Kansas City didn't have the horses on offense to compete with Vince Lombardi's Packers defense in Super Bowl I. The key matchup in Super Bowl XIII -- perhaps the greatest Super Bowl ever -- was the Dallas corners on Pittsburgh receivers John Stallworth and Lynn Swann. That mismatch gave the Steelers their third Super Bowl trophy.
Love him or hate him -- and there was some question this week as to where his teammates fell on that issue -- the guy is a street baller. Oh, Roethlisberger can be a classic pocket QB with a big arm, but he's often most effective throwing ugly passes on the run after squirming out of a sack. So how does Green Bay defend against that kind of player?
The Packers might have already received the ultimate PowerPoint tutorial earlier this season -- twice -- when they were forced to stop Eagles quarterback Michael Vick in Week 1 and again in the playoffs. Are Vick and Roethlisberger the same player? No, but besides facing Aaron Rodgers every day in practice, there exists no better warm-up for facing Roethlisberger's improvisational ability than Vick.
"With Roethlisberger, it's always a night at the Improv," NFL Network analyst Matt Millen said last week. In our production meeting, we discussed the X-factor of this Super Bowl. Roethlisberger's mobility was the first subject to come up.
Whereas Kolb's mobility is more like Kevin McHale's, Vick made sandlot play after sandlot play. When the Pack employed numbers in the secondary, Vick waited until contain broke and just took off. When he did throw, he was accurate. Capers watched almost helplessly as Vick went 16 of 24 for 175 yards against his defense, ran for another 103 yards, and nearly brought Philadelphia back from a 17-point deficit.
Those were McCarthy's words in the week leading up to the wild-card matchup. Knowing the outcome would rest on Vick's performance, the Packers devised a game plan in which he and Eagles coach Andy Reid couldn't get comfortable with what they were seeing -- the Packers mixed up their defensive fronts and coverage beautifully. The result: A mediocre game from Vick, including only 32 yards rushing, and an interception that sealed a Green Bay win.
So how does Capers translate that success into stopping Roethlisberger?
» Have numbers in coverage more so than in pass rush, much like Green Bay did when it picked Vick in the end zone on the final drive of the playoff win.
» Roethlisberger is not quite the running threat, so they don't need to spy him with a linebacker. But when he does take off, the Packers must hit him.
» Capers loves rushing with his corners, especially Charles Woodson. But Woodson has to attack the pocket under control. If he comes flying in with reckless abandon, Roethlisberger will either side-step him or do his little spin move before Woodson can wrap up.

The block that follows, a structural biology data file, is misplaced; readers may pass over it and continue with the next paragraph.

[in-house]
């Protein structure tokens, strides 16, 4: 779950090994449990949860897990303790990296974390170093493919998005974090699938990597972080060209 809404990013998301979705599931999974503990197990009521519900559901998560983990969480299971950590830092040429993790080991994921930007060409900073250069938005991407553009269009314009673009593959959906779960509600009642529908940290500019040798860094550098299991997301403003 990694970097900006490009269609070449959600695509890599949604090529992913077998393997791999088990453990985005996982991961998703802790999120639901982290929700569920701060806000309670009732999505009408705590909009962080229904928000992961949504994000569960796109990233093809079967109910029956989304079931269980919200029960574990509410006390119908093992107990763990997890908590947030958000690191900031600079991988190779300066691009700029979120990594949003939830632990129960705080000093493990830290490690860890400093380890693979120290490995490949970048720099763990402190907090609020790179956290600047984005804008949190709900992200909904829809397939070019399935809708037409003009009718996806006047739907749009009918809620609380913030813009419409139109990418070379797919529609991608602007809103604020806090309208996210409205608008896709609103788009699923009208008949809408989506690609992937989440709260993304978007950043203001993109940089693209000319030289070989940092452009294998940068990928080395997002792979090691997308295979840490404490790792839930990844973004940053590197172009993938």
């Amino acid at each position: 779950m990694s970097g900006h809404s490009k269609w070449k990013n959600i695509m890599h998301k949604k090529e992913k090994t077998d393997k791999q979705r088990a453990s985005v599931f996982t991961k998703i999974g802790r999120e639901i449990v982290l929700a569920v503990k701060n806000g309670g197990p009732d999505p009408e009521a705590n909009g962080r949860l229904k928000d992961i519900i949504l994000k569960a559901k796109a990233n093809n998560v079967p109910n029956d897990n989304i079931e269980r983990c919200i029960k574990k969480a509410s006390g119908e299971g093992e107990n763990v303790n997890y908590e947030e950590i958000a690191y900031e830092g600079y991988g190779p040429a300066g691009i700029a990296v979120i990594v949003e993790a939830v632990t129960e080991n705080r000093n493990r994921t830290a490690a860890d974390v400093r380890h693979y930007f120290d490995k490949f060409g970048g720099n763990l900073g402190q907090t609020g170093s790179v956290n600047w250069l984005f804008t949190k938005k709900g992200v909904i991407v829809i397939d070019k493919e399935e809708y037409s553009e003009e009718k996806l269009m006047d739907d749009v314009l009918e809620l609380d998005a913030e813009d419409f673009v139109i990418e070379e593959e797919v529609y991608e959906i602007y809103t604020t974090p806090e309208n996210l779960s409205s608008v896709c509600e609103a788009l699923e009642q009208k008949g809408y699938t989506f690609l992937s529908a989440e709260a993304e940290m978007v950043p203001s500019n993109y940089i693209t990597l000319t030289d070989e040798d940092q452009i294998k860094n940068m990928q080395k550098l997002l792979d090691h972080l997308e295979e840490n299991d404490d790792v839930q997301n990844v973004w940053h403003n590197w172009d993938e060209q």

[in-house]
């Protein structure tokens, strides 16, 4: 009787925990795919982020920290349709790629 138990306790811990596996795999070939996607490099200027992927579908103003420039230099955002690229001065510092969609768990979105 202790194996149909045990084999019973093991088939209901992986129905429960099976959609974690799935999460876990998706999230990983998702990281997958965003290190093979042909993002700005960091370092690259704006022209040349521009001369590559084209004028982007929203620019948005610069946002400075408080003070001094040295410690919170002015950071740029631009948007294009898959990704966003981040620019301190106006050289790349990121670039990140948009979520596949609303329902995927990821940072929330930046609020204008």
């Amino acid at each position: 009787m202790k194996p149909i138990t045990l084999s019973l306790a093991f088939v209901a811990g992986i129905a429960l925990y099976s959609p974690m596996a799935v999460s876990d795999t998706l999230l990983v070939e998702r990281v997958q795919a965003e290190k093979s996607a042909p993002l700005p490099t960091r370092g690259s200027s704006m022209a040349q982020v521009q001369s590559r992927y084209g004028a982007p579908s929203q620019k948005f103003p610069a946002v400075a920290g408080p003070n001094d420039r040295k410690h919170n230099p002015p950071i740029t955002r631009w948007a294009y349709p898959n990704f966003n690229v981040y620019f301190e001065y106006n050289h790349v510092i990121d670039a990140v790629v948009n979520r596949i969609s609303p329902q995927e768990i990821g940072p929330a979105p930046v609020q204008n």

Supposing the Packers do sell out and rush seven, Roethlisberger will kill them if someone doesn't get him on the turf, just like Vick did to nearly every team this season. Roethlisberger seems to thrive on taking contact, and then breaking out of the pocket to hit a big play downfield.
In that sense, he is eerily reminiscent of Steve McNair. Who can forget the former Titans quarterback shaking off two Rams defensive linemen and completing a big pass on that last-gasp drive in Super Bowl XXXIV? McNair once unloaded 295-pound Chad Hennings after he jumped on McNair's back and still completed a pass downfield like it was drawn up that way. Former Steelers quarterback Kordell Stewart said McNair was "country strong." The same can certainly be said of the current Steelers quarterback.
Vick clearly doesn't have the Herman Munster size or strength that Roethlisberger does. Still, both quarterbacks are equally hard to contain and often better when the play breaks down. That's why the two games Capers and his unit had against the Eagles earlier this season are so important.
News and notes
» Tough call on who should've been Defensive Player of the Year. Clay Matthews was no doubt a shoo-in at midseason, before slowing down. Julius Peppers had a great year. But NFL sack leader DeMarcus Ware must feel like he can't catch a break. He racked up 20 sacks two years ago, which is about as rare as a 2,000-yard season by a running back, and didn't win. This season, Ware -- despite getting 15.5 sacks and scoring a touchdown -- didn't get a single vote.
The Chiefs' Tamba Hali warranted as much attention for his great season as Ware, or anyone else for that matter. As if his 14.5 sacks weren't impressive enough, Hali says he played with a tear in each shoulder and his foot. Having a shoulder labral tear myself, I can tell you that playing at the level he did with TWO tears is nothing short of phenomenal.
No one can quibble over Troy Polamalu's selection. You don't have to be an NFL expert to see he makes that team better.
» Does anyone wonder how many people truly care about football in Los Angeles? One of the biggest indicators of the NFL as a dominant sports enterprise has been its success without a franchise in the country's second-largest market. Living in L.A. myself, I've noticed that many football fans here are just fine watching the best game of the week on TV. They aren't exactly eager to see David Garrard taking snaps at L.A. LIVE (if the Jaguars move).
Elliot Harrison is the research analyst for NFL RedZone on NFL Network.